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§5.  Supreme Court; Jurisdiction; Rule-Making Power; Assignment of Judges

Section 5.(A)  Supervisory Jurisdiction; Rule-Making Power; Assignment of Judges.  The supreme court has general supervisory jurisdiction over all other courts.  It may establish procedural and administrative rules not in conflict with law and may assign a sitting or retired judge to any court.  The supreme court shall have sole authority to provide by rule for appointments of attorneys as temporary or ad hoc judges of city, municipal, traffic, parish, juvenile, or family courts.

(B)  Original Jurisdiction.  The supreme court has exclusive original jurisdiction of disciplinary proceedings against a member of the bar.

(C)  Scope of Review.  Except as otherwise provided by this constitution, the jurisdiction of the supreme court in civil cases extends to both law and facts.  In criminal matters, its appellate jurisdiction extends only to questions of law.

(D)  Appellate Jurisdiction.  In addition to other appeals provided by this constitution, a case shall be appealable to the supreme court if (1) a law or ordinance has been declared unconstitutional or (2) the defendant has been convicted of a capital offense and a penalty of death actually has been imposed.

(E)  Additional Jurisdiction until July 1, 1982.  In addition to the provisions of Section 5(D) and notwithstanding the provisions of Section 5(D), or Sections 10(A)(3) and 10(C), the supreme court shall have exclusive appellate jurisdiction to decide criminal appeals where the defendant has been convicted of a felony or a fine exceeding five hundred dollars or imprisonment exceeding six months actually has been imposed, but only when an order of appeal has been entered prior to July 1, 1982 and shall have exclusive supervisory jurisdiction of all criminal writ applications filed prior to July 1, 1982 and of all criminal writ applications relating to convictions and sentences imposed prior to July 1, 1982.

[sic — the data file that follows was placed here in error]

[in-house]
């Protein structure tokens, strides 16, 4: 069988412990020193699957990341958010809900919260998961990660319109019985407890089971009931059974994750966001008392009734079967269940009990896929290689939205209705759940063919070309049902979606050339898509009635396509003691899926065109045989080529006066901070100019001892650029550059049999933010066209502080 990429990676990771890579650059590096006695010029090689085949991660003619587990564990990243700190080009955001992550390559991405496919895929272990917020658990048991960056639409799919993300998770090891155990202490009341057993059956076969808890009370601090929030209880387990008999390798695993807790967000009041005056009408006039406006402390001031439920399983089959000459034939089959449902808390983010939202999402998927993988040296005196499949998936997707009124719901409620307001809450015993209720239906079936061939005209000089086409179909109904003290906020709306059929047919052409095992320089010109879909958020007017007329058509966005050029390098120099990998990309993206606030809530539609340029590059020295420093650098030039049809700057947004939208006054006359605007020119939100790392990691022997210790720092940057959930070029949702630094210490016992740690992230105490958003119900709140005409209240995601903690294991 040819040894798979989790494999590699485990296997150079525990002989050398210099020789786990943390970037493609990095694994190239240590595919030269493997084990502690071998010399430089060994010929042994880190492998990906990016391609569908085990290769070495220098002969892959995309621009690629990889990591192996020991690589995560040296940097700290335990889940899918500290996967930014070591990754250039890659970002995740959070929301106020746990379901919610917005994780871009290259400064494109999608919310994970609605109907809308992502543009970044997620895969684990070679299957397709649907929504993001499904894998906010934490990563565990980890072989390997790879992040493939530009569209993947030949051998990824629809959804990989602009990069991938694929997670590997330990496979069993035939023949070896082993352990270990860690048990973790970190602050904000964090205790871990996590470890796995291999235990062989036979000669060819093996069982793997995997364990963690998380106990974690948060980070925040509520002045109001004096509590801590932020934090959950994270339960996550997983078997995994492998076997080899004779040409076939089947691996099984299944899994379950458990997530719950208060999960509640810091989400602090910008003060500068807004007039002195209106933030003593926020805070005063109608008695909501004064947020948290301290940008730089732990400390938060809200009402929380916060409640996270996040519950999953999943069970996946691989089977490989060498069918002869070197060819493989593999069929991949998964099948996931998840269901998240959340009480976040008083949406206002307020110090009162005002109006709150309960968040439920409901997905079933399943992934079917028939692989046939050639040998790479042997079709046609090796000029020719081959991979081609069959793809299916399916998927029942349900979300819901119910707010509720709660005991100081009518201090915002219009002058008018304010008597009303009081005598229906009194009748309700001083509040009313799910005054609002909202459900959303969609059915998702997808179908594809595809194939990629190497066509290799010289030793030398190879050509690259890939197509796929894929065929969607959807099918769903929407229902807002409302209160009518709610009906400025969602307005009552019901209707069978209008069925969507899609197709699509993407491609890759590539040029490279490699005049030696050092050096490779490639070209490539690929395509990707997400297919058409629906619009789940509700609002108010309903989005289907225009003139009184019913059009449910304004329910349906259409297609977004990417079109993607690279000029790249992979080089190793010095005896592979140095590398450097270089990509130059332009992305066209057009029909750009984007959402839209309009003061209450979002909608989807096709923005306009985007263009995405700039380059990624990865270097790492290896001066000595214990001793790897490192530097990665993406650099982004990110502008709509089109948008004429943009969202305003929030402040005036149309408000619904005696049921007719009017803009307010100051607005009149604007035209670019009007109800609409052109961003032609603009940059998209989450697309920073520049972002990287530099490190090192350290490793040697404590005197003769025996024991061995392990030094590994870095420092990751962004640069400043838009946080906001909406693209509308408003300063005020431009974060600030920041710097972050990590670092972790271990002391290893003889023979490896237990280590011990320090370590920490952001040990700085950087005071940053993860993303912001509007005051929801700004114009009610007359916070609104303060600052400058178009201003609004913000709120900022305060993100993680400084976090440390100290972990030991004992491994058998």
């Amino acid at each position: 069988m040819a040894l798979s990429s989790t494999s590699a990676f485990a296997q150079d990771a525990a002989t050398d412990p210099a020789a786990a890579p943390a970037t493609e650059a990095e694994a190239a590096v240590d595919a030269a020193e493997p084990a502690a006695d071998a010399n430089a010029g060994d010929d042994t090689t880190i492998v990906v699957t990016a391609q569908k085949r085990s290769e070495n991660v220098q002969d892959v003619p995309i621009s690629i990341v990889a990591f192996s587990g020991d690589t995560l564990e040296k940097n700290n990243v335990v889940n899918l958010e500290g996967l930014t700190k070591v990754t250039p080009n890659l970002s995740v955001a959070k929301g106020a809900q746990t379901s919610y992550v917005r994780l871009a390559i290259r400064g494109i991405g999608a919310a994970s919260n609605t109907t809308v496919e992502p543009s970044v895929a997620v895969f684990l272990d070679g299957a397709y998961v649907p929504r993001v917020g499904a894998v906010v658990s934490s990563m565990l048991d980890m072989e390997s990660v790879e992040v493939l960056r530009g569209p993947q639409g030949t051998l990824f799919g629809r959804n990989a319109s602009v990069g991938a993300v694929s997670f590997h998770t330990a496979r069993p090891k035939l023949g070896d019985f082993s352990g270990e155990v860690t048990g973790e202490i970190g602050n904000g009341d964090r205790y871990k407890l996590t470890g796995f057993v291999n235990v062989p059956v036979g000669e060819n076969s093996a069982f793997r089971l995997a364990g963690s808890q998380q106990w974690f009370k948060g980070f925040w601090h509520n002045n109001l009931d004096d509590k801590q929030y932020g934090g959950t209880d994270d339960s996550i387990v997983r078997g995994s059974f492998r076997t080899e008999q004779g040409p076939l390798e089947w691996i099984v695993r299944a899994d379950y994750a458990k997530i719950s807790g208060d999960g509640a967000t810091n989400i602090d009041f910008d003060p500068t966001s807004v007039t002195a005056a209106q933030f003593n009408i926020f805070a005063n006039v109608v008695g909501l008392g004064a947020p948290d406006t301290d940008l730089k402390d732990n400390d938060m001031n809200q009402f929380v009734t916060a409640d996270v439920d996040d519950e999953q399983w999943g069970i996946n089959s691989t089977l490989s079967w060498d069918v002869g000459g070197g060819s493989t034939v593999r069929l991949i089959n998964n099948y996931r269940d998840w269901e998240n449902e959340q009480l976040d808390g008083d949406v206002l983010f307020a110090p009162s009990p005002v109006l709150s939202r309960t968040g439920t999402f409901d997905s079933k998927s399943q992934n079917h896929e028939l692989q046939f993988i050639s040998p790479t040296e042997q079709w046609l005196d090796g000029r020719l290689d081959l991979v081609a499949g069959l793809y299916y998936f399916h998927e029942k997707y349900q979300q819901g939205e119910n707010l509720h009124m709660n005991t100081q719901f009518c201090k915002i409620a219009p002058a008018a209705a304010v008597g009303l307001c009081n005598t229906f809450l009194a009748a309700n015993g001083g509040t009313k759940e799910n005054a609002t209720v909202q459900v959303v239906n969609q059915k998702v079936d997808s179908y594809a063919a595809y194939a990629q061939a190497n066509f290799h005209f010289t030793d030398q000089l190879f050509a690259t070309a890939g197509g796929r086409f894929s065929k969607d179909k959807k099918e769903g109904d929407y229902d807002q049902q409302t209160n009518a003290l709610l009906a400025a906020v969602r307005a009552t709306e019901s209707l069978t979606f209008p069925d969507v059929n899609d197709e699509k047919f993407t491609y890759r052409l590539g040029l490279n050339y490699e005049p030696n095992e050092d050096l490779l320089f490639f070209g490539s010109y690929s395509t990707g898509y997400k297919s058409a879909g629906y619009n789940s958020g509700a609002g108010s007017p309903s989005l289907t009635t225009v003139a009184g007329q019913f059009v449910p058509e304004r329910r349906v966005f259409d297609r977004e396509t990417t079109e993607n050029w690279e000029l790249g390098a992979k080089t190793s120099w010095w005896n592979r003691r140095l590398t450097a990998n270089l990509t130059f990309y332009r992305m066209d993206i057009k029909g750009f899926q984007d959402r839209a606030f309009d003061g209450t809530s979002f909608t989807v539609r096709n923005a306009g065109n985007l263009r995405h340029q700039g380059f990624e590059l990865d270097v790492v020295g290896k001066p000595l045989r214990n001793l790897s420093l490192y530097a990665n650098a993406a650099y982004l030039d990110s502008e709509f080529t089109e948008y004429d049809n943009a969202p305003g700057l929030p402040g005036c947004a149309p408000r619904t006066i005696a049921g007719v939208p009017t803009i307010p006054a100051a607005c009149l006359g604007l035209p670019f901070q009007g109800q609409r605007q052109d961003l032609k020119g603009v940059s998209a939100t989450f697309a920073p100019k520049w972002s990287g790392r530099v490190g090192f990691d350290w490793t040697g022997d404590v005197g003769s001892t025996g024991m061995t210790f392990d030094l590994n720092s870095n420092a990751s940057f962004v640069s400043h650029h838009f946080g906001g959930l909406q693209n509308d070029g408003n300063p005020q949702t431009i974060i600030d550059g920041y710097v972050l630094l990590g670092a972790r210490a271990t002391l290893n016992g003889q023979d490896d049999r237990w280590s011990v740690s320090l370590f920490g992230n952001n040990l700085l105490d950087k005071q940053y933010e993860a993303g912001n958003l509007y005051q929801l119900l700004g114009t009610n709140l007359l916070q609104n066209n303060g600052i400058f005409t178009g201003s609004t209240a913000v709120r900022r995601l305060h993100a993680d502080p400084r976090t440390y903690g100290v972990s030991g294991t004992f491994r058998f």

(F)  Appellate Jurisdiction; Civil Cases; Extent.  Subject to the provisions in Paragraph (C), the supreme court has appellate jurisdiction over all issues involved in a civil action properly before it.

Amended by Acts 1980, No. 843, §1, approved Nov. 4, 1980, eff. July 1, 1982; Acts 1987, No. 945, §1, approved Nov. 21, 1987, eff. Dec. 24, 1987.

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